One might ask here whether, given this view, it would also be a good thing for those of us who are currently here to end our lives in order to prevent further animal suffering. Although I do not have a final answer to this question, we should recognize that the case of future humans is very different from the case of currently existing humans. To demand of currently existing humans that they should end their lives would introduce significant suffering among those who have much to lose by dying. In contrast, preventing future humans from existing does not introduce such suffering, since those human beings will not exist and therefore not have lives to sacrifice. The two situations, then, are not analogous.

It may well be, then, that the extinction of humanity would make the world better off and yet would be a tragedy. I don’t want to say this for sure, since the issue is quite complex. But it certainly seems a live possibility, and that by itself disturbs me.

There is one more tragic aspect to all of this. In many dramatic tragedies, the suffering of the protagonist is brought about through his or her own actions. It is Oedipus’s killing of his father that starts the train of events that leads to his tragic realization; and it is Lear’s highhandedness toward his daughter Cordelia that leads to his demise. It may also turn out that it is through our own actions that we human beings bring about our extinction, or at least something near it, contributing through our practices to our own tragic end.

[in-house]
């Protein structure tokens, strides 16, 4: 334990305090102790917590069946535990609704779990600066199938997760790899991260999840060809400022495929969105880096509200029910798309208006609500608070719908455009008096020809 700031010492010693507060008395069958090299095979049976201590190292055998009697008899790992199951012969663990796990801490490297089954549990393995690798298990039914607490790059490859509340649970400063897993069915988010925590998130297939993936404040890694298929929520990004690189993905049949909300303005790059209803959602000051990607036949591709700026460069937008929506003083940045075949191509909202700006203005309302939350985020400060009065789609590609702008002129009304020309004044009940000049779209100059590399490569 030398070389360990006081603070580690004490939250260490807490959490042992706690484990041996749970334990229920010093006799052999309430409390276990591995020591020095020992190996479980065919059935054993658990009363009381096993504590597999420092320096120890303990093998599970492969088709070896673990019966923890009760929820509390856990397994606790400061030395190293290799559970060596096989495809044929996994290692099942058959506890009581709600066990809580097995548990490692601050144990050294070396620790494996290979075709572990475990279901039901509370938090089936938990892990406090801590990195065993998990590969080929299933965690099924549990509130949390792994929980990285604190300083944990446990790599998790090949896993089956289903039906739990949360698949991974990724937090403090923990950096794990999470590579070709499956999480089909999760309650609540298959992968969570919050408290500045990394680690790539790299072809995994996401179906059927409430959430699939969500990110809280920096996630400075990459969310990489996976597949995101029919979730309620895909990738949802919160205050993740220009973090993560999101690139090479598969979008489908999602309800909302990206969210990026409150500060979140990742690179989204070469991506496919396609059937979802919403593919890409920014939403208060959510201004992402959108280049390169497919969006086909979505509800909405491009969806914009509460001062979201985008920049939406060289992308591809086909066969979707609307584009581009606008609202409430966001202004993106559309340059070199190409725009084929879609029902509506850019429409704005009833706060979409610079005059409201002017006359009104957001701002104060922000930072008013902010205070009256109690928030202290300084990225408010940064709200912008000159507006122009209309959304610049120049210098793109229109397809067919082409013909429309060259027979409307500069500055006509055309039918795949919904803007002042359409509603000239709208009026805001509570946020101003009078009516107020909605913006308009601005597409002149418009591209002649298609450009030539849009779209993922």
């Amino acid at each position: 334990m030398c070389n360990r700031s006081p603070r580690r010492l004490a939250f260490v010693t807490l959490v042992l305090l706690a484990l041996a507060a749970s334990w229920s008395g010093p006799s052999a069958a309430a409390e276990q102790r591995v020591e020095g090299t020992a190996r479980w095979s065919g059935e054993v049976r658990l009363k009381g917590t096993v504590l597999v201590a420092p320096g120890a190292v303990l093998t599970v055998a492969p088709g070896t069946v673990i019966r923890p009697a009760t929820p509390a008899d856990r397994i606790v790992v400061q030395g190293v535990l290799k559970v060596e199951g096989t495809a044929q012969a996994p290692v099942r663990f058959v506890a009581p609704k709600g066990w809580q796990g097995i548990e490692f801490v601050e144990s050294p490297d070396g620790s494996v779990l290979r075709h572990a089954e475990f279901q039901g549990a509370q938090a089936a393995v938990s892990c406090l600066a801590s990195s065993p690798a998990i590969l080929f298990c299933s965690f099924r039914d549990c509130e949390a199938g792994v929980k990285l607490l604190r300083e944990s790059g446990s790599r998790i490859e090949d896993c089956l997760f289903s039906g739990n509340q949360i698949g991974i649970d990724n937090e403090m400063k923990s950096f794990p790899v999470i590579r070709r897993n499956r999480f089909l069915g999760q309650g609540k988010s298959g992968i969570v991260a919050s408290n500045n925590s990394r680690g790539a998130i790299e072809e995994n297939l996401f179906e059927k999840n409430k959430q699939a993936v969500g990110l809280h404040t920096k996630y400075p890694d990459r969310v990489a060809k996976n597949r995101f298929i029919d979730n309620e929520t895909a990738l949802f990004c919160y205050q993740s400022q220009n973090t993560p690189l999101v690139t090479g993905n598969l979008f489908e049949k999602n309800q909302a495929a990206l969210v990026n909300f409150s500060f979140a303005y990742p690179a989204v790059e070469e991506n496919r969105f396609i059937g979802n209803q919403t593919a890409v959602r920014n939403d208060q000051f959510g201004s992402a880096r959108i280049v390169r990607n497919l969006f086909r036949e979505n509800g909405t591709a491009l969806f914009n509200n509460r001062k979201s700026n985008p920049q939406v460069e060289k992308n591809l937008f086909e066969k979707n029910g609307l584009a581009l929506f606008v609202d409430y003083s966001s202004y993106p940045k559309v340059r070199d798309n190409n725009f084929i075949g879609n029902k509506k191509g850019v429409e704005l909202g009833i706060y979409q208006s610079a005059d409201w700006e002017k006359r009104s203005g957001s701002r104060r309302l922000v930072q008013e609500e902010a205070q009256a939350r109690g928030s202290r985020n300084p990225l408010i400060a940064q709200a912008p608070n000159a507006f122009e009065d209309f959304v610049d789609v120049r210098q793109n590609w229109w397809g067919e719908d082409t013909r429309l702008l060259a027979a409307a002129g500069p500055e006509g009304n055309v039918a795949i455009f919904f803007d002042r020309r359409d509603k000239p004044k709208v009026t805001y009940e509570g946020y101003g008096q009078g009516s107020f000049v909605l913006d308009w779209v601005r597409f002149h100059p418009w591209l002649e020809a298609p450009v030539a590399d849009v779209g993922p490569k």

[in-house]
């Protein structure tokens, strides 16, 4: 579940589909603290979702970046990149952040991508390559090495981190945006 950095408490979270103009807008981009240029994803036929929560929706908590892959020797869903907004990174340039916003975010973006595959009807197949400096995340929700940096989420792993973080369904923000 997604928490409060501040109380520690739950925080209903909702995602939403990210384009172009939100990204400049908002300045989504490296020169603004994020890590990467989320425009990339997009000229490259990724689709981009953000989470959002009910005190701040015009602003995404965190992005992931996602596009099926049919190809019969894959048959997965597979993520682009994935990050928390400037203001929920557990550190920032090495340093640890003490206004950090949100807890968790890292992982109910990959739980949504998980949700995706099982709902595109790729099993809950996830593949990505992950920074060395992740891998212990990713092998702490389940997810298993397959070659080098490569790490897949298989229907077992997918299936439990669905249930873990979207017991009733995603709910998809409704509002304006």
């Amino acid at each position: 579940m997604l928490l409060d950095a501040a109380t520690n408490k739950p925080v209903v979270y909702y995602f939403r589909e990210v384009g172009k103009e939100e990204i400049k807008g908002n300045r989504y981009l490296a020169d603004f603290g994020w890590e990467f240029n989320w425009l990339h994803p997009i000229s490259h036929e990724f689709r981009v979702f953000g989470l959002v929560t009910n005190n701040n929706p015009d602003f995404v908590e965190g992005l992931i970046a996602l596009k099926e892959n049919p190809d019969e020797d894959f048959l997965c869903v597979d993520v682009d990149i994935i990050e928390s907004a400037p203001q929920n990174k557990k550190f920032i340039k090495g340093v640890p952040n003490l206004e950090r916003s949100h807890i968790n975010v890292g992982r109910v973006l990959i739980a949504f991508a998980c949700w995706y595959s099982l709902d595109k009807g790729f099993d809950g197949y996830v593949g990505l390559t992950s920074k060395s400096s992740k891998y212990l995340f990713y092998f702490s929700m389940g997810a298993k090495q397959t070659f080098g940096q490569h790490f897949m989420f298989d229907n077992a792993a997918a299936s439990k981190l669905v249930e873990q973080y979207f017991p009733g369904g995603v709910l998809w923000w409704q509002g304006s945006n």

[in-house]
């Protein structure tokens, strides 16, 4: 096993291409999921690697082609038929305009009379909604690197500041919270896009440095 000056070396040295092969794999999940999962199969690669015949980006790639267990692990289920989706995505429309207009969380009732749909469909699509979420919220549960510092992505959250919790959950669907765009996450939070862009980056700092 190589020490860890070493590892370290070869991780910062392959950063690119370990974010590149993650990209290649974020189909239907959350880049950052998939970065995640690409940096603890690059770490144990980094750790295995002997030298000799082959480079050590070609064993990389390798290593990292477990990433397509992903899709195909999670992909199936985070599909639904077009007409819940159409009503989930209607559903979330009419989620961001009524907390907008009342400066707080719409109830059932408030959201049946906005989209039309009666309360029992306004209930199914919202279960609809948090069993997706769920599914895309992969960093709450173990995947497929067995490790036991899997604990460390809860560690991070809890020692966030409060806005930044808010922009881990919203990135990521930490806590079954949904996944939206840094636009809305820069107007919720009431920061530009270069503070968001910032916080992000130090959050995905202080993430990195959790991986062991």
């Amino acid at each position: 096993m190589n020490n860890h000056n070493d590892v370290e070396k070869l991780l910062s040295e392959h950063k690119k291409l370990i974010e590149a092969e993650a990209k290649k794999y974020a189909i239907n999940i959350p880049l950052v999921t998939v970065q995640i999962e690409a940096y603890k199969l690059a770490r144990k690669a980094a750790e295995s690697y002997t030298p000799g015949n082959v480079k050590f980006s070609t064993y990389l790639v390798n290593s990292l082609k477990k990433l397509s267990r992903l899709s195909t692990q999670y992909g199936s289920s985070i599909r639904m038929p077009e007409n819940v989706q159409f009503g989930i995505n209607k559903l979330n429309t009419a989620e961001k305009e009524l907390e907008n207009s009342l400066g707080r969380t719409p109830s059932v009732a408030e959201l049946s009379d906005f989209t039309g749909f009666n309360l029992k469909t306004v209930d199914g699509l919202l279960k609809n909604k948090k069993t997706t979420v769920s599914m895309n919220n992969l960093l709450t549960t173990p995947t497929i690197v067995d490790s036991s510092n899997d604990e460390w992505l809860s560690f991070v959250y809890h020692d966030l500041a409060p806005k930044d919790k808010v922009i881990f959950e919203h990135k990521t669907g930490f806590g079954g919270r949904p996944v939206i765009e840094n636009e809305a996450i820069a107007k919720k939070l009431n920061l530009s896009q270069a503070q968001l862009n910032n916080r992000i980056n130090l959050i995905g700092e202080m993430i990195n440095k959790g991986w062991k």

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Afraid of Falling? For Older Adults, the Dutch Have a Cure


A course teaching older people how to fall, and not to fall, in Leusden, the Netherlands. 

 The shouts of schoolchildren playing outside echoed through the gymnasium where an obstacle course was being set up.

There was the “Belgian sidewalk,” a wooden contraption designed to simulate loose tiles; a “sloping slope,” ramps angled at an ankle-unfriendly 45 degrees; and others like “the slalom” and “the pirouette.”

They were not for the children, though, but for a class where the students ranged in age from 65 to 94. The obstacle course was clinically devised to teach them how to navigate treacherous ground without having to worry about falling, and how to fall if they did.

“It’s not a bad thing to be afraid of falling, but it puts you at higher risk of falling,” said Diedeke van Wijk, a physiotherapist who runs WIJKfysio and teaches the course three times a year in Leusden, a bedroom community just outside Amersfoort, in the center of the country.